Self-Optimization in a Next-Generation Urban Traffic Control Environment

by Raymond Cunningham, Jim Dowling, Anthony Harrington, Vinny Reynolds, René Meier and Vinny Cahill

The Urban Traffic Control Next Generation (UTC-NG) project tackles the problem of global optimization in next-generation UTC systems by using sensor data to drive a fully decentralized optimization algorithm.

Current approaches to Urban Traffic Control (UTC) typically take hierarchical and/or centralized approaches to the global optimization of traffic flow in an urban environment, often with limited success. By exploiting the increasing amounts of available sensor data (eg from inductive loops, traffic cameras, on-board GPS systems etc), next-generation UTC system designers possess a unique opportunity to address the problem of global optimization of traffic flows.

Recent advances in sensor technology have made online vehicle and traffic flow detection possible. This in turn has enabled adaptive traffic control systems, capable of online generation and implementation of signal-timing parameters. Adaptive control systems are widely deployed throughout the world.

However, the adaptive traffic-control systems that are currently deployed are hampered by the lack of an explicit coordination model for traffic-light collaboration, and are typically reliant on previously specified models of the environment that require domain expertise to construct. These models are typically used as an input to both sensor data interpretation and strategy evaluation, and may often be too generic to adequately reflect highly dynamic local conditions.
These systems have a limited rate of adaptivity and are designed to respond to gradual rather than rapid changes in traffic conditions. They employ centralized or hierarchical data processing and control algorithms that do not reflect the localized nature of fluctuations in traffic flow.

Collaborating Traffic Lights
An alternative approach to the one pursued by existing UTC systems is to allow the controller/agent of the set of traffic lights at a junction to act autonomously, deciding on the appropriate phase for the junction. The actions available to such an agent are similar to the those available to a traffic manager in a centralized/hierarchical UTC system (ie remaining in the current phase or changing to another available phase).

In a similar manner to existing centralized/hierarchical UTC systems, the agent would monitor the level of congestion at the junction under its control based on available sensor data and use this information to decide which action to take. Over time, the agent learns the appropriate action to take given the current level of congestion. However, if the agent at a junction simply optimizes its behaviour using only local congestion information at that junction, this may result in locally optimal performance but also in suboptimal overall system performance.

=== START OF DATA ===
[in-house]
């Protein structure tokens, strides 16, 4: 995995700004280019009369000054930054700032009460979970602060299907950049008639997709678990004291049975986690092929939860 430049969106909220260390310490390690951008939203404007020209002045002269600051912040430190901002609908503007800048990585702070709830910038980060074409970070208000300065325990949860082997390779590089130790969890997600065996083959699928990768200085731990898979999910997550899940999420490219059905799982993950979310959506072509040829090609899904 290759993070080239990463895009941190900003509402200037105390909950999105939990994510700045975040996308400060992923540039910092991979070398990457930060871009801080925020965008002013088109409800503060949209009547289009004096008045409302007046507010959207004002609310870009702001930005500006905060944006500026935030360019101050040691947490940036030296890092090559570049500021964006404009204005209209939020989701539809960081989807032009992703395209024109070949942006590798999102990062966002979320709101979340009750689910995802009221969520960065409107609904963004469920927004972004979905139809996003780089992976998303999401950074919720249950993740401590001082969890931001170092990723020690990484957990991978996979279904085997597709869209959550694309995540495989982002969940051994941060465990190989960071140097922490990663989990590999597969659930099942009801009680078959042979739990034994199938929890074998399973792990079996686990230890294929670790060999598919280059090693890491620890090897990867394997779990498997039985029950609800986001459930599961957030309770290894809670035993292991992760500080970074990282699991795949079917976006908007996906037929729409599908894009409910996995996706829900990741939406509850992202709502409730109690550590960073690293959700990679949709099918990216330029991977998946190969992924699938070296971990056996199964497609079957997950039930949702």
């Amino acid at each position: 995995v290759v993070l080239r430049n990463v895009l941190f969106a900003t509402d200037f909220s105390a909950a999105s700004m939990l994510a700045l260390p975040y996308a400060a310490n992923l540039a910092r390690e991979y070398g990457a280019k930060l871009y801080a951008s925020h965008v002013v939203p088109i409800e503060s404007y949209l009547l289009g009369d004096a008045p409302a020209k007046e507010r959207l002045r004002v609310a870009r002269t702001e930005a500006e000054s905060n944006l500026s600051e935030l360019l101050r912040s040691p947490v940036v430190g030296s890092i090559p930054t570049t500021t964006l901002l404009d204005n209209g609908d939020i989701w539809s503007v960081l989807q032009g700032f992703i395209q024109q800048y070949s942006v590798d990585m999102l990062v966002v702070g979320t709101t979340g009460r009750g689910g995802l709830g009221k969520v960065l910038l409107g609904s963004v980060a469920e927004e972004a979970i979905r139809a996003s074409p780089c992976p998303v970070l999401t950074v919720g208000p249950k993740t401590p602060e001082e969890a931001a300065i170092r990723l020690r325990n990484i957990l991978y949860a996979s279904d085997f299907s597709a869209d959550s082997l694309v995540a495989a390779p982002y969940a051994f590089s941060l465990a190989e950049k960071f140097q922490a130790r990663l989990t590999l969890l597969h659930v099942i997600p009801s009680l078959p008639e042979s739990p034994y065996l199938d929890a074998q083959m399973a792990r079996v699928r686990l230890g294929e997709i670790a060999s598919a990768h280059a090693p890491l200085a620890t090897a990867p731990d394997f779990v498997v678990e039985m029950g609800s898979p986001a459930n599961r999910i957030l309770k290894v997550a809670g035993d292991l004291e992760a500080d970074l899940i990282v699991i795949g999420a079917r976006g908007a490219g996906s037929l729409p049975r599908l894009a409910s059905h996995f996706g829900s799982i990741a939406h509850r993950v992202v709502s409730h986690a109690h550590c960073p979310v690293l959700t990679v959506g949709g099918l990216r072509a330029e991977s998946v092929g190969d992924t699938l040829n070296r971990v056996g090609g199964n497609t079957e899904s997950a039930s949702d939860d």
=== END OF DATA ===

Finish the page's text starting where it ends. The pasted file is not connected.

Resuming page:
In order to achieve optimal system-wide performance, the set of agents at traffic light junctions in the UTC system should communicate their current status to agents at neighbouring upstream and downstream junctions. These can then utilize this information when choosing the appropriate action to take. By operating in this completely decentralized way, the UTC system obviously becomes self managing and can, less obviously, be designed to optimize the global flow of vehicles through the system. The technique used to achieve this decentralized optimization through coordination/collaboration is called Collaborative Reinforcement Learning (CRL).

Distributed Optimization
CRL is a decentralized approach to establishing and maintaining system-wide properties in distributed systems. CRL extends Reinforcement Learning (RL) by allowing individual agents to interact with neighbouring agents by exchanging information related to the particular system-wide optimization problem being solved. The goal of CRL is to enable agents to produce collective behaviour that establishes and maintains the desired system-wide property.
Optimizing the global flow of traffic in a UTC system can be considered as a single system-wide problem. This can be decomposed into a collection of discrete optimization problems, one at each traffic light junction in the UTC system.

Since each traffic light agent has a subproblem that is unique to that agent, a traffic light agent cannot delegate the solution of this problem to one of its neighbours. Rather, the agent must attempt to solve its problem locally by devising an appropriate policy. However, as the solution to the problem depends on local traffic conditions that vary over time, the traffic light must continually attempt to estimate/learn the optimal policy for the junction under its control.

In a similar approach, UTC-CRL is taking an experimental approach to validating the appropriateness of CRL in a large-scale UTC setting. In particular, an objective of the UTC-CRL experimental approach is to verify that a consensus can emerge between collaborating traffic light agents, and that this consensus allows optimal traffic flow in the large-scale setting. The envisioned setting for this work corresponds to the Dublin city area, which consists of 248 traffic light junctions, over 750 non-traffic light junctions, and over 3000 links between these junctions.

The UTC-NG project is supported by the TRIP project, a multi-disciplinary research centre funded under the Programme for Research in Third-Level Institutions (PRTLI), administered by the Higher Education Authority.

Please contact:
Raymond Cunningham, Trinity College Dublin / IUA, Ireland
Tel: +353 1 608 2666